Dr. Jamey Marth is Professor and Director of the University of California Santa Barbara Center for Nanomedicine, and of the SBP Medical Discovery Institute. He is also a Professor in the UCSB Department of Molecular, Cellular and Developmental Biology, and in the UCSB Biomolecular Science and Engineering program. Dr. Marth is the inaugural recipient of the John Carbon Endowed Chair of Biochemistry and Molecular Biology and recipient of the UCSB Duncan and Suzanne Mellichamp Endowed Chair of Systems Biology. Dr. Marth received a Ph.D. degree in Pharmacology from the University of Washington where he trained in the laboratories of Roger M. Perlmutter, current Executive Vice-President of Merck, and the late Edwin G. Krebs, a 1992 Nobel Prize laureate. Dr. Marth was recruited to UC San Diego in 1995 by George Palade - a 1974 Nobel Prize laureate, where he was appointed as an Investigator of the Howard Hughes Medical Institute and Professor in the Department of Cellular and Molecular Medicine, prior to his current positions.
Research in the Marth laboratory is centered upon protein glycosylation in the cell biology of disease. The laboratory develops and applies biomedical nanotechnologies in discovering how protein glycosylation participates in the metabolic origins and mechanisms of syndromes including diabetes, autoimmunity, inflammation, cancer, and sepsis. The incorporation of various nanotechnologies into biomedical research is becoming important in the investigation of diseases caused by metabolic and environmental factors that reflect template-independent non-genetic mechanisms. Previous progress by this laboratory included the development of Cre-loxP conditional mutagenesis, a technique that enables cell type-selective and temporally regulated remodeling of the genome in multicellular organisms including mammals. The laboratory applies this technology in the context of transgenesis and gene-targeting to investigate the functions of protein glycosylation and the resulting glycan linkages produced in cells and tissues of living mammals. Glycans are one of the four main families of organic molecules of cells with nucleic acids, proteins, and lipids. Like protein phosphorylation, glycosylation is a metabolic process that alters protein structure and function. This laboratory has found that alterations in protein glycosylation caused by environmental and metabolic stimuli substantially contribute to the origin and severity of diseases and syndromes including obesity-associated diabetes, sepsis, and chronic inflammatory states that develop into more severe disorders including tissue degeneration and autoimmunity. Cancer is another disease wherein significant metabolic signposts include altered glycosylation of proteins. Such highly expressed cell surface tumor antigens that combine glycan and protein sequences in unique combinations may enable more selective drug delivery at high efficiency to further improve upon cancer treatment by nanomedicine. The laboratory includes interdisciplinary research in collaborations with bioengineers and clinicians to develop improved diagnostic and therapeutic strategies that can detect and intervene in the early cellular dysfunction of disease. These discoveries provide a rationale for therapeutic development efforts that leverages our understanding of metabolic components and environmental factors to more effectively intervene in the onset and progression of disease.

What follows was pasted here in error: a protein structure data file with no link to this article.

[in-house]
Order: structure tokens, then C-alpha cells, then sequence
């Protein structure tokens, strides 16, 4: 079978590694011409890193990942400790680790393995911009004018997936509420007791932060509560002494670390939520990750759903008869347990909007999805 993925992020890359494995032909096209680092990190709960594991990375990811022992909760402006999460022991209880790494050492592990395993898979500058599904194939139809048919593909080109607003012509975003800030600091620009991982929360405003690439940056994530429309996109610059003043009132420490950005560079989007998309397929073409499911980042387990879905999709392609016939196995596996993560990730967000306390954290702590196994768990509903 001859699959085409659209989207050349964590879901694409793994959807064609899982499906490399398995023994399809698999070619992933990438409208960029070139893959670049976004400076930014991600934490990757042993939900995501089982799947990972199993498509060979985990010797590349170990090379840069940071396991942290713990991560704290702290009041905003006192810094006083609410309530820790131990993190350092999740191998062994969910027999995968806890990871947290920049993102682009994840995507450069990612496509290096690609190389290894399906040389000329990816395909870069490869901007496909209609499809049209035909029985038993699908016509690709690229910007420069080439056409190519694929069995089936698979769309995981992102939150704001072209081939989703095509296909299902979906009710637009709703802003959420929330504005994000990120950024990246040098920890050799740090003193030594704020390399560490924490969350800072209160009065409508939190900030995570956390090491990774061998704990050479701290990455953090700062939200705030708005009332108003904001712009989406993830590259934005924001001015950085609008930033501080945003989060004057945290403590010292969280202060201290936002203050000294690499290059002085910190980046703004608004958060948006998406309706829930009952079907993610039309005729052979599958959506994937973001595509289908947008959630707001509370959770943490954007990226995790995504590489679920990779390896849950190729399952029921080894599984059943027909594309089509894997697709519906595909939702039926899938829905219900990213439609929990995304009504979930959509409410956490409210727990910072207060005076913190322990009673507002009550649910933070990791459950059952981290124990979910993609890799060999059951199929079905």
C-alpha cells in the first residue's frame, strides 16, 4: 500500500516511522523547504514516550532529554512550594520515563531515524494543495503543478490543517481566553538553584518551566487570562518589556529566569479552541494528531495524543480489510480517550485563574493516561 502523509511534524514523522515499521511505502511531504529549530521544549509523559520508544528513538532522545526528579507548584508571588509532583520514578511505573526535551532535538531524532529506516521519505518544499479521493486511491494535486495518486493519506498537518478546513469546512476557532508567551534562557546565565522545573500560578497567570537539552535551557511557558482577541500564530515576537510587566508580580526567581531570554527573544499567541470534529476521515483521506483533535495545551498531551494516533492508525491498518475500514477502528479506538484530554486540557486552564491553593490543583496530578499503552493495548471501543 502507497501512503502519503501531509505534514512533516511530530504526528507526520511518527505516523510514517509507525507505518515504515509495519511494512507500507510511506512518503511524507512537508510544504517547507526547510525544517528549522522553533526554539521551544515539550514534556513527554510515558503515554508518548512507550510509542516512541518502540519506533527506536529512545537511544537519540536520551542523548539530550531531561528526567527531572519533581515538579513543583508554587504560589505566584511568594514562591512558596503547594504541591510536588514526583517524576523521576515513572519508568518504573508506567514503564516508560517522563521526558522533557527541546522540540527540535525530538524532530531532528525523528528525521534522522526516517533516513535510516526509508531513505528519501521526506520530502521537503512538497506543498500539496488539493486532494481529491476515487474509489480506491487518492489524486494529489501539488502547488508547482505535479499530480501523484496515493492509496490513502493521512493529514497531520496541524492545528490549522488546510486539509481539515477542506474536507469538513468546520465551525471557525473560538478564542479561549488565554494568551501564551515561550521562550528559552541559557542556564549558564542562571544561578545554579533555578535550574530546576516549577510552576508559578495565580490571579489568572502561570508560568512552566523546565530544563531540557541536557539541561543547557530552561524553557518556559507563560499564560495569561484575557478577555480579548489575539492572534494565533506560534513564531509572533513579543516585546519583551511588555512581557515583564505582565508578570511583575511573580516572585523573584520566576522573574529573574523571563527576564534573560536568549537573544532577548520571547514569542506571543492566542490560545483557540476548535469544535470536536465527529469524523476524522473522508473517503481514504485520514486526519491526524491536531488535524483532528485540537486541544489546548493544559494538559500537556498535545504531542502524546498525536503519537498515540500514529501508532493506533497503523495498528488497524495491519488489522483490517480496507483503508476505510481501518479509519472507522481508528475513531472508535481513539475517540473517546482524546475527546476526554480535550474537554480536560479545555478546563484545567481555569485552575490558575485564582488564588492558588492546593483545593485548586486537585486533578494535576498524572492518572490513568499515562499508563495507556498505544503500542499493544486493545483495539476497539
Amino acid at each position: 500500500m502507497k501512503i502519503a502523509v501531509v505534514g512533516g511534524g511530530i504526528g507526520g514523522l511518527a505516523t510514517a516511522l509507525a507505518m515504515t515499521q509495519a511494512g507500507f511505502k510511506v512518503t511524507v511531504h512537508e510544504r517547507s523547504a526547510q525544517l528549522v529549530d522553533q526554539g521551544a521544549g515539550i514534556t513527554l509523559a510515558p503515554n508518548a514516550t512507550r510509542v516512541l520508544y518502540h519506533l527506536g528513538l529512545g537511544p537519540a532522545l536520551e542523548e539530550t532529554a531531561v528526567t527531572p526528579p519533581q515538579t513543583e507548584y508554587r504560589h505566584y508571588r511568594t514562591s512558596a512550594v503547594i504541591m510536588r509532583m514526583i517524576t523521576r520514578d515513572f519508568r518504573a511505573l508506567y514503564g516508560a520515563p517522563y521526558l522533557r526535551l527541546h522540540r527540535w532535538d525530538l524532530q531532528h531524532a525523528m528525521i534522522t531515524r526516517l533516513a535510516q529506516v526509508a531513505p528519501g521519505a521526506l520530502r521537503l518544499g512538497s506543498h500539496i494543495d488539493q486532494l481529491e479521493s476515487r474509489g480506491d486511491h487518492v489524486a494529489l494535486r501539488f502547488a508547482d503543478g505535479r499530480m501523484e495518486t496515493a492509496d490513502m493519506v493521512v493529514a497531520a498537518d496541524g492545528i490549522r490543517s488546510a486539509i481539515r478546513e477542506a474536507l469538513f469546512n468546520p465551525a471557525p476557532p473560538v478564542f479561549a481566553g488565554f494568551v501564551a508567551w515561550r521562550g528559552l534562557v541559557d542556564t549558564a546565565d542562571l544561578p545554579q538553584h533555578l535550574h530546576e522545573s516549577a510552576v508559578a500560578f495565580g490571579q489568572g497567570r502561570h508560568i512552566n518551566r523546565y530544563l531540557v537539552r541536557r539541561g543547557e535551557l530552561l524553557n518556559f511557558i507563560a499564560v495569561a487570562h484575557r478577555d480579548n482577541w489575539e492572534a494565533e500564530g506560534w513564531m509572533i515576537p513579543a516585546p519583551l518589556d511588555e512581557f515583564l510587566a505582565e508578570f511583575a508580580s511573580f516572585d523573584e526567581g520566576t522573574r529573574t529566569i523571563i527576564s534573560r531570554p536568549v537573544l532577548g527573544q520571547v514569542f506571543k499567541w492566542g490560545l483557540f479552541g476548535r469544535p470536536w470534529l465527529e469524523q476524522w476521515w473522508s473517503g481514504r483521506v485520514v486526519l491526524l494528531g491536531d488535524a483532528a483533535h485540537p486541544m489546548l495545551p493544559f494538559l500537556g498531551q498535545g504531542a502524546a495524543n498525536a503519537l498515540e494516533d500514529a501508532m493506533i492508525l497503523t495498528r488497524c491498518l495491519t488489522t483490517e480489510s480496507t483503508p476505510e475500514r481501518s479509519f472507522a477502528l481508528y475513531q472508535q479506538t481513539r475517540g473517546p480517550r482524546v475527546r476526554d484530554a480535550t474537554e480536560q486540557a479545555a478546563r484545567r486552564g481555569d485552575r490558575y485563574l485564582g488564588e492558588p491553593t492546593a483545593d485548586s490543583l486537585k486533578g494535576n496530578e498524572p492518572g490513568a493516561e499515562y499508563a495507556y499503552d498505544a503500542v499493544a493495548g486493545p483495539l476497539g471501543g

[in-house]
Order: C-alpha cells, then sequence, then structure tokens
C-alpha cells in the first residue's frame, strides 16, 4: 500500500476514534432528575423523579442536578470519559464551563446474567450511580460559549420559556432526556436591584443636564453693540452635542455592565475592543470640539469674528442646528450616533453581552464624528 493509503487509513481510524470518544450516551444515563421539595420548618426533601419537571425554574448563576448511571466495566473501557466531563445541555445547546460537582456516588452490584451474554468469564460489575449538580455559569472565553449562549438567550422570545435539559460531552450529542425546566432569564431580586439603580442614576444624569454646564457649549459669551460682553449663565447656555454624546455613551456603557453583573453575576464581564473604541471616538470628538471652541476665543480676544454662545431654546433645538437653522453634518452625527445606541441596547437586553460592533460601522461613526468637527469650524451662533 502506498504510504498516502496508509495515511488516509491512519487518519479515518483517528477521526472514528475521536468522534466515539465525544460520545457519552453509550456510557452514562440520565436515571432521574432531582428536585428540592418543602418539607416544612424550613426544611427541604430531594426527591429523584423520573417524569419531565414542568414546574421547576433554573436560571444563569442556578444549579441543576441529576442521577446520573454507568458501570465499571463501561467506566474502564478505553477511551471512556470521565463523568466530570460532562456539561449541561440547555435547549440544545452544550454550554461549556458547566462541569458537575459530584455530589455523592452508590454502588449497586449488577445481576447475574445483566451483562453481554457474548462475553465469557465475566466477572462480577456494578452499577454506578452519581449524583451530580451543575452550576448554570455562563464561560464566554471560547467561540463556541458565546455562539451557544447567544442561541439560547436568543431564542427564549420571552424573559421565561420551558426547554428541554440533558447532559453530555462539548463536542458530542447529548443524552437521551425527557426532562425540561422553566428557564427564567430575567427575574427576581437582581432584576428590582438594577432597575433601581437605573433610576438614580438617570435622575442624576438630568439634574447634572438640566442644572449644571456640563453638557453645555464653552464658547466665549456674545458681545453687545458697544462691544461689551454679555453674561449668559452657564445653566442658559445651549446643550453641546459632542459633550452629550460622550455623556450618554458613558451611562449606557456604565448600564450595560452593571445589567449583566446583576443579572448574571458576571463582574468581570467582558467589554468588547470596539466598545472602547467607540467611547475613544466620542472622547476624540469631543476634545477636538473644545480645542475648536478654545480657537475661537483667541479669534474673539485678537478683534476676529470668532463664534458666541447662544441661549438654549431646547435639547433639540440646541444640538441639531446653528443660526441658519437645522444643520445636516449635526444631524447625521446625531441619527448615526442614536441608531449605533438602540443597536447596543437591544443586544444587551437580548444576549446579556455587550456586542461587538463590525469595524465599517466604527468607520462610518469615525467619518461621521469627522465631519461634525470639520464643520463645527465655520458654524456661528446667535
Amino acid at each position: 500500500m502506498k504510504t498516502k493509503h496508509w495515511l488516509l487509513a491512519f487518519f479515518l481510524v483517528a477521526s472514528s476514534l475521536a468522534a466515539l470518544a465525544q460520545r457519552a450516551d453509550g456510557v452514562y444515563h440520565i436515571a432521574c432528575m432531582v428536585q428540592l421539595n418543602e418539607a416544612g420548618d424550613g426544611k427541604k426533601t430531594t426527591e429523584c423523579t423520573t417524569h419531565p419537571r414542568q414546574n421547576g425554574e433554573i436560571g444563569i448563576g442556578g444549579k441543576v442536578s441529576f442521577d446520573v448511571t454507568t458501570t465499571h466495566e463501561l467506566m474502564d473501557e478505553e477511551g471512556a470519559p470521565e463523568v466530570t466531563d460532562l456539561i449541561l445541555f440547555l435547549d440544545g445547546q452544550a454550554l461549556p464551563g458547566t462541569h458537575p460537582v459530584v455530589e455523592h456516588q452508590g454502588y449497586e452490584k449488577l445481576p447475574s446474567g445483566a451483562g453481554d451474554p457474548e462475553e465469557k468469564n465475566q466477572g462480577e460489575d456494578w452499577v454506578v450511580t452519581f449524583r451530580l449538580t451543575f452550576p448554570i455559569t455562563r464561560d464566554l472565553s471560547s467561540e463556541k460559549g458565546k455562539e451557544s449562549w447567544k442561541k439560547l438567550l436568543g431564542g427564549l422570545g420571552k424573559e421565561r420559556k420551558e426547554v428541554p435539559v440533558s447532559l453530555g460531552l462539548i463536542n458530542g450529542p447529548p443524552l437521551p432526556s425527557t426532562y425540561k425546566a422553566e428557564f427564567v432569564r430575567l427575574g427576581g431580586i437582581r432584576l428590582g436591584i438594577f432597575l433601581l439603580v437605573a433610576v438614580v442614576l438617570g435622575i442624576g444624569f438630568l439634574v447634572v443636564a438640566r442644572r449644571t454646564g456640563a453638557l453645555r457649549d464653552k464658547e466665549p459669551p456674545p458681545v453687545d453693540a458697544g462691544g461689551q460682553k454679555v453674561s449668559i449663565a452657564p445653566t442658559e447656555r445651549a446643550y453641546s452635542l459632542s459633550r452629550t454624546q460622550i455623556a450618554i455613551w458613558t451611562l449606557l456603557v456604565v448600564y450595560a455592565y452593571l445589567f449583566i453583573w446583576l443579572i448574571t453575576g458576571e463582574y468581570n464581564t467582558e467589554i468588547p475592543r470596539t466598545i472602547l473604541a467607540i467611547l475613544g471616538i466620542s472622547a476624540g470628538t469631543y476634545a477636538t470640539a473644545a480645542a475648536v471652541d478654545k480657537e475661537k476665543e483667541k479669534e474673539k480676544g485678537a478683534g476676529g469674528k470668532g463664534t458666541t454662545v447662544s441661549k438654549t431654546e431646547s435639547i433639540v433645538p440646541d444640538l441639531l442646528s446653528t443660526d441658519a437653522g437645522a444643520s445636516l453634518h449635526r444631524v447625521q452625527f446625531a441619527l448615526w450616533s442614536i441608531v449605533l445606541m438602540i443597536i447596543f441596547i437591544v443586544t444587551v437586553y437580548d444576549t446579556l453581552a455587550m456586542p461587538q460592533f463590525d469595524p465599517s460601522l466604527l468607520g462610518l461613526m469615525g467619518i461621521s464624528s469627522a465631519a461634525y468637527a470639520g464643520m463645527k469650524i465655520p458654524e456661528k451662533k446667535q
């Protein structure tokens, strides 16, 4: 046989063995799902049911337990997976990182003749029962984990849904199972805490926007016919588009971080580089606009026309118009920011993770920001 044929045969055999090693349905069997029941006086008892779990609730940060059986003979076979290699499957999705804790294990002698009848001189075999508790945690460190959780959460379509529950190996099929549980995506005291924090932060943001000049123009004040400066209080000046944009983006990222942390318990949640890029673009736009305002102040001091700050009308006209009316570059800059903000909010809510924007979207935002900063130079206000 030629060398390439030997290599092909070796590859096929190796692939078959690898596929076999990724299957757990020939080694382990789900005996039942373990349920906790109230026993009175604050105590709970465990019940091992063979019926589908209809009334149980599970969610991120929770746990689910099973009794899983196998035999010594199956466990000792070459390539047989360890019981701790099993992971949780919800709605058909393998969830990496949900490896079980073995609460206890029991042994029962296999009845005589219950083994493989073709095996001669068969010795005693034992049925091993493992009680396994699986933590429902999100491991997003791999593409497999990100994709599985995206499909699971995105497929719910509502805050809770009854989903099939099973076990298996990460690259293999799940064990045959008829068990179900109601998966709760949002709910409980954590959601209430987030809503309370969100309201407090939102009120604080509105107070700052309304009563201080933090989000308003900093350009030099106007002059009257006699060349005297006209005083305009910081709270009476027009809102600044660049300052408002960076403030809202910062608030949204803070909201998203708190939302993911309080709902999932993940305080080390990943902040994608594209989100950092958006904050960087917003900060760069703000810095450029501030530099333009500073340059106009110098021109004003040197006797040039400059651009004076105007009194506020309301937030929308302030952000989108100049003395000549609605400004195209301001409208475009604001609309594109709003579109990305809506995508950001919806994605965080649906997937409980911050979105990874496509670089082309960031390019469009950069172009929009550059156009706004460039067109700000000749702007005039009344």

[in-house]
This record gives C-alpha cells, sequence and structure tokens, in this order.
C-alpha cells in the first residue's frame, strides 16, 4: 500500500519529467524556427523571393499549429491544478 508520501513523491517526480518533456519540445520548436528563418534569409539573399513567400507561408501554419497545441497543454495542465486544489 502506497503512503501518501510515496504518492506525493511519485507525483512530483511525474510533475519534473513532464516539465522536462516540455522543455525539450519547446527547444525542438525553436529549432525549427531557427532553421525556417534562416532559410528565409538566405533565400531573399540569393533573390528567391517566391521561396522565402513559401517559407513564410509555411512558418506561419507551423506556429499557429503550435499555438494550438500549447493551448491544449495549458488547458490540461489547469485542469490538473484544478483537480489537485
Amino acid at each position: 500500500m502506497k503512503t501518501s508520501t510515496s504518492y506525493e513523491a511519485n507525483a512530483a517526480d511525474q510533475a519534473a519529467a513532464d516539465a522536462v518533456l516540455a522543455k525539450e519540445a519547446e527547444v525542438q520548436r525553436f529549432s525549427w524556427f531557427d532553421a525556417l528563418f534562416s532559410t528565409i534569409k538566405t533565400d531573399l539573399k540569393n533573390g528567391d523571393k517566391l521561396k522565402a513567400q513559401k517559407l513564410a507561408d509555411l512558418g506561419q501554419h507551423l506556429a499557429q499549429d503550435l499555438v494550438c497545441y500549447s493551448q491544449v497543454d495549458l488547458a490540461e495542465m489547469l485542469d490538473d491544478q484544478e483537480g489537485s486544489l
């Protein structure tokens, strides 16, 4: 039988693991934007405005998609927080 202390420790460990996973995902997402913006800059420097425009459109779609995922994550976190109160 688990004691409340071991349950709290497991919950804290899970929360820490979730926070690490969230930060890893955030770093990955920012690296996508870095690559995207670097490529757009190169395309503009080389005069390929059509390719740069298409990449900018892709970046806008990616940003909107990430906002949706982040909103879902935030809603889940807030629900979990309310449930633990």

Yang, W. H., Aziz, P.V., Heithoff, D.M., Mahan, M.J., Smith, J.W., and Marth, J.D. (2015). An intrinsic mechanism of secreted protein aging and turnover. Proc. Natl. Acad. Sci. USA 112, 13657-13662.
Grewal, P.K., Aziz, P.Z., Uchiyama, S., Rubio, G.R., Lardone, R.D., Le, D., Varki, N., Nizet, V., and Marth, J.D. (2013). Inducing host protection in pneumococcal sepsis by preactivation of the Ashwell-Morell receptor. Proc. Natl. Acad. Sci. USA. 110, 20218-20223.
Ohtsubo, K., Chen, M. Z., Olefsky, J.M., Marth, J.D. (2011). Pathway to diabetes through attenuation of pancreatic beta cell glycosylation and glucose transport. Nat. Med. 17, 1067-1075.
Grewal, P.K., Uchiyama, S., Ditto, D., Varki, N., Le, D.T., Nizet, V., and Marth, J.D. (2008). The Ashwell receptor mitigates the lethal coagulopathy of sepsis. Nat. Med., 14, 648-655.
Marth, J.D. (2008). A unified vision of the building blocks of life. Nat. Cell Biol., 10, 1015-1016.
Marth, J.D., and Grewal, P.K. (2008). Mammalian glycosylation in immunity. Nat. Rev. Immunol., 8, 874-887.
Green, R.S., Stone, E.L. Tenno, M., Lehtonen, E., Farquhar, M.G., and Marth, J.D. (2007). Mammalian N-glycan branching protects against innate immune self-recognition and inflammation in autoimmune disease pathogenesis. Immunity 27, 308-320.
Ohtsubo, K., and Marth, J.D. (2006). Glycosylation in cellular mechanisms of health and disease. Cell 126, 855-867.
Ohtsubo, K., and Marth, J.D. (2006). Conditional mutagenesis of the genome using site-specific DNA recombination. In: Gene Transfer: Delivery and Expression of DNA and RNA, A laboratory Manual (Friedman and Rossi; eds) Cold Spring Harbor Press, N.Y., pp. 587-602.
Grewal, P.K., Boton, M., Rameriz, K., Collins, B.E., Saito, A., Green, R.S., Ohtsubo, K., Chui, D., and Marth, J.D. (2006). ST6Gal-I restrains CD22-dependent antigen receptor endocytosis and Shp-1 recruitment in normal and pathogenic immune signaling. Mol. Cell. Biol. 26, 4970-4981.
Ohtsubo, K., Takamatsu, S., Minowa, M.T., Yoshida, A., Takeuchi, M., and Marth, J.D. (2005). Dietary and genetic control of glucose transporter-2 glycosylation promotes insulin secretion in suppressing diabetes. Cell 123, 1307-1321.